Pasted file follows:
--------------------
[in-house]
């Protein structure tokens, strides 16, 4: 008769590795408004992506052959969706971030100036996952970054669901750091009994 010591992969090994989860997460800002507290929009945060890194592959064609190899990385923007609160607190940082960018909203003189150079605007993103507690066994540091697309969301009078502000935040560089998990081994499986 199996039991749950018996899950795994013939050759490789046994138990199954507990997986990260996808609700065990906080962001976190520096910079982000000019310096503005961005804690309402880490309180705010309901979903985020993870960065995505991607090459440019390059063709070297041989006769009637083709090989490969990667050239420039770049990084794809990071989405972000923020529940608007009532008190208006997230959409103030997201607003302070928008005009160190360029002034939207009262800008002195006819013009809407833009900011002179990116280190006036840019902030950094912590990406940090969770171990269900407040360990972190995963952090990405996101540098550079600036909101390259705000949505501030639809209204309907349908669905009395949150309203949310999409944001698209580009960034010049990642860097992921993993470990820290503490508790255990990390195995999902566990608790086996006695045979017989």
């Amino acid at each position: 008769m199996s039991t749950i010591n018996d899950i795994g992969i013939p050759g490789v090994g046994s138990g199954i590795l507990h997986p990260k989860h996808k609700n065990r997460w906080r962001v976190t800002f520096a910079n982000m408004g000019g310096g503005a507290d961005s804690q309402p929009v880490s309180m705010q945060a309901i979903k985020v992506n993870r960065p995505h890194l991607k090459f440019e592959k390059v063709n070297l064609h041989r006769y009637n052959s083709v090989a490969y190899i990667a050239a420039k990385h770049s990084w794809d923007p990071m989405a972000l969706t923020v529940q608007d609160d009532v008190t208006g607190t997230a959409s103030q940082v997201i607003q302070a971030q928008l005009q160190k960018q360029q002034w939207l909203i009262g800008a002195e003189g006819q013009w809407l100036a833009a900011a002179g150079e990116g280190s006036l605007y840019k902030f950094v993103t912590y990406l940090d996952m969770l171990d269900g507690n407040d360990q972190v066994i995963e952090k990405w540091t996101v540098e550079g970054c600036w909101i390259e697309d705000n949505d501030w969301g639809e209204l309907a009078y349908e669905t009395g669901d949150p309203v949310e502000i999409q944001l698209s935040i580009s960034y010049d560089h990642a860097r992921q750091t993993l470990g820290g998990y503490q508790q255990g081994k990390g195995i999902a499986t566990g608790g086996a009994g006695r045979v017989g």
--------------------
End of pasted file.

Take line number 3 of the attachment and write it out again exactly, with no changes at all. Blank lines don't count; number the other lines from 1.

């Amino acid at each position: 008769m199996s039991t749950i010591n018996d899950i795994g992969i013939p050759g490789v090994g046994s138990g199954i590795l507990h997986p990260k989860h996808k609700n065990r997460w906080r962001v976190t800002f520096a910079n982000m408004g000019g310096g503005a507290d961005s804690q309402p929009v880490s309180m705010q945060a309901i979903k985020v992506n993870r960065p995505h890194l991607k090459f440019e592959k390059v063709n070297l064609h041989r006769y009637n052959s083709v090989a490969y190899i990667a050239a420039k990385h770049s990084w794809d923007p990071m989405a972000l969706t923020v529940q608007d609160d009532v008190t208006g607190t997230a959409s103030q940082v997201i607003q302070a971030q928008l005009q160190k960018q360029q002034w939207l909203i009262g800008a002195e003189g006819q013009w809407l100036a833009a900011a002179g150079e990116g280190s006036l605007y840019k902030f950094v993103t912590y990406l940090d996952m969770l171990d269900g507690n407040d360990q972190v066994i995963e952090k990405w540091t996101v540098e550079g970054c600036w909101i390259e697309d705000n949505d501030w969301g639809e209204l309907a009078y349908e669905t009395g669901d949150p309203v949310e502000i999409q944001l698209s935040i580009s960034y010049d560089h990642a860097r992921q750091t993993l470990g820290g998990y503490q508790q255990g081994k990390g195995i999902a499986t566990g608790g086996a009994g006695r045979v017989g």